The diet of Aurelia is similar to that of other jellyfish. They primarily feed on zooplankton (10). They store their prey in special pouches until they are ready to eat it and use their four oral arms (1) to bring it to the mouth (2). However, their feeding can cause economic issues. They commonly either prey on or compete with the commercial fisheries and their larvae as well as cause several issues for trawling boats (6) such as loss of revenue due to lost fishing time and bycatch, damage done to gears in the boats and the equipment, and having to relocate due to large aggregations (13).
They are able sense light and dark and sense up and down (10) using statocysts around the bell. After many tests on frogs, it was determined that A. aurita has a proteinaceous venom that causes muscle twitching by inducing the irreversible depolarization of the muscle membrane that is believed to be caused by an increase in the membrane’s permeability to sodium ions (11).
The reproduction of Aurelia has been studied extensively by scientists. The medusa stage of the jellyfish reproduce sexually. The males release strings of sperm and the females ingest them (2). Once the ciliated larvae develop from the egg, they settle on or near the sea floor and develop into benthic polyps. The polyps can alternate between reproductive phases and feeding phases for up to twenty-five years (2). The polyps then reproduce asexually and bud into ephyrae which later turn into medusa. However, Aurelia typically reproduce when there are too many nutrients in the surrounding waters (2).
- Dawson, Michael N (2003). "Macro-morphological variation among cryptic species of the moon jellyfish, Aurelia (Cnidaria: Scyphozoa)". Marine Biology. 143 (2): 369–379. doi:10.1007/s00227-003-1070-3.
- Dawson, Michael N. "Aurelia species". Retrieved 2008-08-12.
- Arai, Mary Needler. A Functional Biology of Scyphozoa. London: Chapman and Hall. pp. 68–206.
- He; et al. (2015-12-21). "Life Cycle Reversal in Aurelia sp.1 (Cnidaria, Scyphozoa)". PLOS ONE. 10: e0145314. doi:10.1371/journal.pone.0145314. PMC 4687044. PMID 26690755. Retrieved 2015-12-31.
- Fletcher, McKenzie. “Aurelia.” Animal Diversity Web, 2019, animaldiversity.org/accounts/Aurelia/.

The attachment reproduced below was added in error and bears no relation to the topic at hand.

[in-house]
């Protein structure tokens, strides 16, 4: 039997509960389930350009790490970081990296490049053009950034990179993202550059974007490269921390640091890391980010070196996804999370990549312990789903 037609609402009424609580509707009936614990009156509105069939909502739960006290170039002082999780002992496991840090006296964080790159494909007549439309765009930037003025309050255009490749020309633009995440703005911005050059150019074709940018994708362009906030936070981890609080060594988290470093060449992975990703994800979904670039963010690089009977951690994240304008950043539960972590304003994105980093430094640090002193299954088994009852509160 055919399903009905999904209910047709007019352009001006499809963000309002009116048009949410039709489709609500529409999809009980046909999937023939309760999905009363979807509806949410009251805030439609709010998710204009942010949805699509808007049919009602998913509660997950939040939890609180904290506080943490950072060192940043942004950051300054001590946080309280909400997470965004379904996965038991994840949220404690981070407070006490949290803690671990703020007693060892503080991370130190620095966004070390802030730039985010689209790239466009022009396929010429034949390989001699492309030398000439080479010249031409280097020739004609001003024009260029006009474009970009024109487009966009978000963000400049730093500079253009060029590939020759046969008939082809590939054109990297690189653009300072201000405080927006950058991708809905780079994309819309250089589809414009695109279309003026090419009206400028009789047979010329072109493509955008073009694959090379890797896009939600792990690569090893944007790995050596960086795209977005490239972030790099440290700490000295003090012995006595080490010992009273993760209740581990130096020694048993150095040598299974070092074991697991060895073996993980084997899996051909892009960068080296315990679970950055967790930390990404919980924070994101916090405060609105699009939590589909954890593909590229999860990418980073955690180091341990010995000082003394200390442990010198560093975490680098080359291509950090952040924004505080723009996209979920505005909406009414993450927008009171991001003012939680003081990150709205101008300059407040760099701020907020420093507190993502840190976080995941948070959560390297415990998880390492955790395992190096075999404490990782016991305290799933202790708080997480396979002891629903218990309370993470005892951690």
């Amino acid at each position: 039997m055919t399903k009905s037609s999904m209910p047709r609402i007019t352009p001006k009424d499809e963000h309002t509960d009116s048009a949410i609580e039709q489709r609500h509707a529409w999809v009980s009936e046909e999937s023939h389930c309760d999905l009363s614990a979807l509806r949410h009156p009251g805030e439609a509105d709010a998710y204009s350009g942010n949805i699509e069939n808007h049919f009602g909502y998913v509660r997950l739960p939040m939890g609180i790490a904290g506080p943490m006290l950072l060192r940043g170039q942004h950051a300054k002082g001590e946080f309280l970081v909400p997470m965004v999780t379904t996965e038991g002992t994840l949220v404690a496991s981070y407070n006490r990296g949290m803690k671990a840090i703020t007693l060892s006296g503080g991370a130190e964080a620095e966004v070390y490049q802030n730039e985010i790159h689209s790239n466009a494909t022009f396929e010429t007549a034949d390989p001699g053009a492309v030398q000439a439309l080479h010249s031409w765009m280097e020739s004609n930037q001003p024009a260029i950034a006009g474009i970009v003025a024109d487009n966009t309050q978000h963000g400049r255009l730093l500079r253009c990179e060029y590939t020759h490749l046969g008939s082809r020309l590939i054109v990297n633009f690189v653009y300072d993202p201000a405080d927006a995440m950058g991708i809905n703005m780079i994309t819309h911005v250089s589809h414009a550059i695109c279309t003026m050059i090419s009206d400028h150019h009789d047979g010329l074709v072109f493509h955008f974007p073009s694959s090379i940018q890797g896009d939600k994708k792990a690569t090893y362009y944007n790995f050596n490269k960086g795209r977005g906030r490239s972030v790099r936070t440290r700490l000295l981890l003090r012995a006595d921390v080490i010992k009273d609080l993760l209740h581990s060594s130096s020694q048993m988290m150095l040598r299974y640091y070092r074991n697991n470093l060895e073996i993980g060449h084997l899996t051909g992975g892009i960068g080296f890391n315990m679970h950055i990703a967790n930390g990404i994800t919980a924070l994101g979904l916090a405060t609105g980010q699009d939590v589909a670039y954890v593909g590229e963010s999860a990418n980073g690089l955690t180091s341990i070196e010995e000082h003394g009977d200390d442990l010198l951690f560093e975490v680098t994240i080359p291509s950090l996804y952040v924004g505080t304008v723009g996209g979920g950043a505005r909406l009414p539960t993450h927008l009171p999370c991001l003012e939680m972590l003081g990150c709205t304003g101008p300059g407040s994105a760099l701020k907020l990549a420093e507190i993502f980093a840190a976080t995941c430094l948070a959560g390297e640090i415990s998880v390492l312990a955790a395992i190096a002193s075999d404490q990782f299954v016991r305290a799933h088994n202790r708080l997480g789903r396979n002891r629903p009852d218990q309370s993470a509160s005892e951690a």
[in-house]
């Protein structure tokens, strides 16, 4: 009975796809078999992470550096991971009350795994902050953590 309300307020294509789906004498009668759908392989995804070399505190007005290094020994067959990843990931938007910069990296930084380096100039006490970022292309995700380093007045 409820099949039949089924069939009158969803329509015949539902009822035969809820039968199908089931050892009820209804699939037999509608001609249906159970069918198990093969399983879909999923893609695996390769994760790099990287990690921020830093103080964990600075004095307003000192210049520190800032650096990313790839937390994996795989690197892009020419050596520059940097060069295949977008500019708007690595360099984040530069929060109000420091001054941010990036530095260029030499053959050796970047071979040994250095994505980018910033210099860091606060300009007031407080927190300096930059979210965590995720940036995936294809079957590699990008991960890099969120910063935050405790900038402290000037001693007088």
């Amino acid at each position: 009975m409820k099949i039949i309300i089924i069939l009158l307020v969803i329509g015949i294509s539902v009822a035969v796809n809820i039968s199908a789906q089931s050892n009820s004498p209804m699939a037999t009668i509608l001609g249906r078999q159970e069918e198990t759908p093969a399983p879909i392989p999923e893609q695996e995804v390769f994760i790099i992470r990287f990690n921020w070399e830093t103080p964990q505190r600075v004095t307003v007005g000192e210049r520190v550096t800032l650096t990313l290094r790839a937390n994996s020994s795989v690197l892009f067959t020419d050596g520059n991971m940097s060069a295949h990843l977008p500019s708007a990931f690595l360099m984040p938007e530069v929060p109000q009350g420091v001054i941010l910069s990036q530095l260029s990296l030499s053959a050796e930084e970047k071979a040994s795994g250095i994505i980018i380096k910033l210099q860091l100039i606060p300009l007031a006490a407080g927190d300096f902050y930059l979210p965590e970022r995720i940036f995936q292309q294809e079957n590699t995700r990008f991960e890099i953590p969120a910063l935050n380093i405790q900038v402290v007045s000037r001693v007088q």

- “Moon Jelly.” Monterey Bay Aquarium, 2019, www.montereybayaquarium.org/animals-and-exhibits/animal-guide/invertebrates/moon-jelly.
- Lucas, Cathy H. “Reproduction and Life History Strategies of the Common Jellyfish, Aurelia Aurita, in Relation to Its Ambient Environment.” SpringerLink, Kluwer Academic Publishers, 2001, doi:10.1023/A:1011836326717.
- Dawson, M.N. “Macro-Morphological Variation among Cryptic Species of the Moon Jellyfish, Aurelia (Cnidaria: Scyphozoa).” SpringerLink, Springer-Verlag, 6 May 2003, doi:10.1007/s00227-003-1070-3.
- Dawson, Mike N, and Laura E. Martin. “Geographic Variation and Ecological Adaptation in Aurelia (Scyphozoa, Semaeostomeae): Some Implications from Molecular Phylogenetics.” SpringerLink, Kluwer Academic Publishers, 2001, doi:10.1023/A:1011869215330.
- Försterra, Günter, and Vreni Häussermann. “First Record of the Moon Jellyfish, Aurelia for Chile.” Spixiana, 2009, https://www.academia.edu/18700218/First_record_of_the_moon_jellyfish_Aurelia_for_Chile.
- Jang-Seu, et al. “Recent Moon Jelly ( Aurelia Sp.1) Blooms in Korean Coastal Waters Suggest Global Expansion: Examples Inferred from Mitochondrial COI and Nuclear ITS-5.8S RDNA Sequences.” OUP Academic, Oxford University Press, 11 Mar. 2008, academic.oup.com/icesjms/article/65/3/443/786563.
- Purcell, Jennifer. “Environmental Effects on Asexual Reproduction Rates of the Scyphozoan Aurelia Labiata.” Marine Ecology Progress Series, 25 Oct. 2007, https://www.academia.edu/19369340/Environmental_effects_on_asexual_reproduction_rates_of_the_scyphozoan_Aurelia_labiata.
- Jean-Baptiste, and Lamarck. “Histoire Naturelle Des Animaux sans Vertèbres ...” 6 - Histoire Naturelle Des Animaux sans Vertèbres ..., Verdière, 1 Jan. 1970, https://www.biodiversitylibrary.org/item/26549.
- “Moon Jellyfish, Aurelia Aurita.” Dallas World Aquarium, www.dwazoo.com/animal/moon-jellyfish/.
- Ponce, Dalia, et al. “Preliminary Results of the in Vivo and in Vitro Characterization of a Tentacle Venom Fraction from the Jellyfish Aurelia Aurita.” Toxins, MDPI, 6 Dec. 2013, https://www.ncbi.nlm.nih.gov/pmc/articles/PMC3873694/.
- Schroth, Werner, et al. “Speciation and Phylogeography in the Cosmopolitan Marine Moon Jelly, Aurelia Sp.” BMC Evolutionary Biology, BioMed Central, 2 Jan. 2002, https://www.ncbi.nlm.nih.gov/pmc/articles/PMC64640/.
- Conley, et al. “Commercial Fishers' Perceptions of Jellyfish Interference in the Northern California Current.” OUP Academic, Oxford University Press, 5 Feb. 2015, https://academic.oup.com/icesjms/article/72/5/1565/772713.